Celtic Yule 2020 – by apprentice Georgia
Crannog Apprentice Georgia writes about her experience as finance officer our the Celtic Yule event!
I am the finance officer for the Yule event. This means I’m in charge of all the money we spend, the prices we set products at and calculating the income. I also have to keep track of the volunteers, students, newsletter and footfall.
We had £400 which we could use to spend on the Yule event, so I made a spreadsheet of all the things we purchased, ensuring we kept to budget. We had to buy things like wire for making jewellery, cake ingredients, candle wax, packaging and lots more things to make the event different from normal tours. Some of the things we didn’t purchase and instead I had to source, for example the foliage to decorate the site, Hamish at Pictavia Leather kindly sent as some leather for our coasters and we collected all the pinecones ourselves.
I also set income targets for the total admissions, shop, café, and donation intake over the whole event. Rich helped me with this as we had to base it off last years income but as we are running a completely different event, on different days of the year and more days, it was difficult to do. We then set a rough daily average.
Setting prices for the products we sell at our stall was another one of my jobs. So for this, I spoke with Gill who works in the shop. We discussed how much it costs to make each item and how long it took to make and came up with a price. The prices were also based on our contactless donation machine so people could pay with cash or card. So for example we had clay decorations at £2, jewellery at £5 and a pack of 4 leather coasters at £10.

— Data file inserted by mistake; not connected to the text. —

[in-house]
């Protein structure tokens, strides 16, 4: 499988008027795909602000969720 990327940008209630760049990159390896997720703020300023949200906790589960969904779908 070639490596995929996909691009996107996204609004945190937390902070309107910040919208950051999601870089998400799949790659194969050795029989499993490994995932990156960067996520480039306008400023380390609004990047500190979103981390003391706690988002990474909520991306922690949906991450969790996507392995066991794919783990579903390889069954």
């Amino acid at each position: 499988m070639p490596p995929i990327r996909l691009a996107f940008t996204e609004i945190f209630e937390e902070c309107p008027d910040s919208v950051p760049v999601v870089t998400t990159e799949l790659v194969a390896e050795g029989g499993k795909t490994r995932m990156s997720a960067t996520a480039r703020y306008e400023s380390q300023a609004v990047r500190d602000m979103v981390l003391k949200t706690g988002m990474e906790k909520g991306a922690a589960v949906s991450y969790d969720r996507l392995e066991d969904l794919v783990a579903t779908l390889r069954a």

I also helped make items to sell at the stall. I made tree earrings and necklaces, some spiral jewellery, I pyrographed a lot of the leather coasters, helped make the clay decorations, made some clay pots for the candle making and did clay firing.
On the day of the event, I was mainly based on the stall selling items and doing the tombola. For this I had to note down everything that was purchased so we know how well items sold and to easily be able to calculate the total income from the stall. I had to ensure all the product were on show if items had been bought. At the end of the day, I calculated the income and during the end of day meeting I said how we did with finance, how we could improve, a comparison between the days and how we have done compared to our target.
I have really enjoyed doing the finance for the Yule event, as I have learnt a lot about how it works and what you need to keep track of as a finance officer.
(Funding for the apprenticeship programme kindly supported by the Gannochy Trust, Museums Galleries Scotland, Perth & Kinross Council and SSE Renewables)